Charity Majors:

I believe that a big part of every senior person’s job should be paying attention to these feedback loops that exist in the system. A great example, terrible example, choose your wording, is on call schedules. Ops has a notorious reputation for masochism, right?

Jayne Groll:

Yeah. A long history.

Charity Majors:

Right? I will own that. We have not done ourselves well. Which means that when we start to look at asking other engineers to be on call, for example, they rightly recoil. But the point is is that this old-fashioned on call rotation where it just burns you out and you’re getting woken up all the time, and it’s like going to war for a week, systems don’t actually have to be that bad. We should not accept that as okay. That is a fire alarm. Fire, and you need to fix it. There’s a lot of sort of learned helplessness in our industry around this, but I am telling you right now, it is not inevitable and it can be fixed.

Charity Majors:

But in order to fix that, you have to hook up the loop so that the people who know how to fix it are the people who are getting the information, telling them that there’s something to fix, right? The simplest way, of course, is to have an on call rotation where the people who are writing the code are also on call for it.

Charity Majors:

I don’t believe it’s reasonable to expect anyone to get woken up more than two or three times a year. I think that’s reasonable for everyone who doesn’t have a very small child. I also don’t think that anyone should have two sources of middle of the night wake-up calls. But I think that for adults, if you’re writing for a 24/7 available service, you should know that is a reasonable expectation, I would say, is to own your code as long as it’s not…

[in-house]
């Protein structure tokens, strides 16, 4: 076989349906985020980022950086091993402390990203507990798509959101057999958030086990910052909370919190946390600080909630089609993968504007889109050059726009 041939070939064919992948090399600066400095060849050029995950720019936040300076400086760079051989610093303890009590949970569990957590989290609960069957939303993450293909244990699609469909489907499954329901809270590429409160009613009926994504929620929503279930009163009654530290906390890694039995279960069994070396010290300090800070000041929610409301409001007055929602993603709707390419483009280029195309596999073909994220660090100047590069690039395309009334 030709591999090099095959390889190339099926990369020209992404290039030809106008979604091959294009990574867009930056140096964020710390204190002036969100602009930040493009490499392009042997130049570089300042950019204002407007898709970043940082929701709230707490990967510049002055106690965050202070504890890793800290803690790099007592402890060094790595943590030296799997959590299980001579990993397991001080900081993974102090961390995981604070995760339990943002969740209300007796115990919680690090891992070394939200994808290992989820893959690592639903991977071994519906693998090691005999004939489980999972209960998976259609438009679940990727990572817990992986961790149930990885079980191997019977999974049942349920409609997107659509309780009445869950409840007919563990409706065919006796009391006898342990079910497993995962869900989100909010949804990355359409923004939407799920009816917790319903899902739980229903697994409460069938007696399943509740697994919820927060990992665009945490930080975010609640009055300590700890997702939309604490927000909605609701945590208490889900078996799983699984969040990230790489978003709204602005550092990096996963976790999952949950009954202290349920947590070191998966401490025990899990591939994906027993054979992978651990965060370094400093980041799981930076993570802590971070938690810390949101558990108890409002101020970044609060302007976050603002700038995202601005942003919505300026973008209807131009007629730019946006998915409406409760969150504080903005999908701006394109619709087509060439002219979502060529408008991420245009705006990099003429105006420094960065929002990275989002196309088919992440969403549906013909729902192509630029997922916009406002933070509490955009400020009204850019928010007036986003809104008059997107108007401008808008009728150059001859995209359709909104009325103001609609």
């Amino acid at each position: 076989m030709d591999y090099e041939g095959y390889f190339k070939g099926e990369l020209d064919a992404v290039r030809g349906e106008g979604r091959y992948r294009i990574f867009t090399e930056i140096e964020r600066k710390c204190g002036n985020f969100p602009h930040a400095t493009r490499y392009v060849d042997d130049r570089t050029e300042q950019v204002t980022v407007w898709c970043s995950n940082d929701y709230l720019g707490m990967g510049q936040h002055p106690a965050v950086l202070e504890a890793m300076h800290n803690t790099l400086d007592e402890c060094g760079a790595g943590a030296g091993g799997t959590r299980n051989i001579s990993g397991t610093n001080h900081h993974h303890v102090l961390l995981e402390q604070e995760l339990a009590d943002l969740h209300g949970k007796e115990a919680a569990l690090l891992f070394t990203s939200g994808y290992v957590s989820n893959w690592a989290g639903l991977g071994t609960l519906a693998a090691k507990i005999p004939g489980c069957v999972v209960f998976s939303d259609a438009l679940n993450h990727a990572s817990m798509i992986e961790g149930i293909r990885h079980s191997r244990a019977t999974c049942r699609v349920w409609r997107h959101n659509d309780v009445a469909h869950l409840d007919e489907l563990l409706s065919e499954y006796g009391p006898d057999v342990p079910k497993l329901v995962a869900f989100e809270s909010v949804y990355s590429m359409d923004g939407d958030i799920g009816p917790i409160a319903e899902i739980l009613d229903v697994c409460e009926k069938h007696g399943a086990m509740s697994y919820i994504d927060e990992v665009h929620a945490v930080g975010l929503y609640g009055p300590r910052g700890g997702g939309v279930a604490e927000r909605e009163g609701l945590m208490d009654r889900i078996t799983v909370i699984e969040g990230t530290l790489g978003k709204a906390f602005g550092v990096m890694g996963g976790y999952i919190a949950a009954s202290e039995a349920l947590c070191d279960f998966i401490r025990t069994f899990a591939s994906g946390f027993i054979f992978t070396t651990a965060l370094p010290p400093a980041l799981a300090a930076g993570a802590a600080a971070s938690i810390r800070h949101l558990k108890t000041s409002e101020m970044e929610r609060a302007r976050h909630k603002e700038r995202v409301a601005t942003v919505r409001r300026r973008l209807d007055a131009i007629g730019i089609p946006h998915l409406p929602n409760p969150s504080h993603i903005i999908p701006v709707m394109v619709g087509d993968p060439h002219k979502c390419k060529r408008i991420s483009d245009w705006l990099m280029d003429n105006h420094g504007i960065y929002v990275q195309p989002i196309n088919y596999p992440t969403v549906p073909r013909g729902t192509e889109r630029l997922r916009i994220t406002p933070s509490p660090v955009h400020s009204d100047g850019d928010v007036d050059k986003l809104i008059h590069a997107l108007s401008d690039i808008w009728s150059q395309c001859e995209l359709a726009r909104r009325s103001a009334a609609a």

Charity Majors:

Because this has to be a handshake, right? Engineers agree to own their own code. Management is on the hook to make sure that they’re given the time to fix it away from shipping features, right? It’s management’s job to make sure that it doesn’t burn people out. Management needs to be watching at the rate of out of hours pages and all this stuff.

Charity Majors:

The point is that the only way to make it better is to work together on this and to get more engineers, pull them much more into the fray, because I’m too old to get woken up all the time either. I don’t want to do it anymore. But we can make it better, but it does mean that… The person who’s best equipped to fix a piece of code is always going to be the person who wrote it. And it’s always going to be the best time as soon after they wrote it as possible while it’s fresh in their head, they remember what they were trying to do, right?

Charity Majors:

So observability fact comes into play here, because it’s what I call observability-driven development. It’s a play on TDD, of course. Most successful software paradigm of my life. I’m not saying you shouldn’t do TDD, you should. But the point is that TDD has been so successful by abstracting away everything outside of your laptop. Everything interesting, they’re just like, “Well, it’s fake. We’re just going to mock out the databases, mock out the network.” And it only tests pure logic, which means that it’s very limited. It does not mean that your code will work. It means that your code is probably logically consistent. You don’t know if it’s going to work until you look at it in production.

Charity Majors:

Staging, I honestly think is more and more just a waste of time, as we now have more and more tools for safely shipping these things in a limited way to production in a way that doesn’t impact our users. Using feature flags, using test users in production. There’s all this shit. There’s lots of writing about it.

Charity Majors: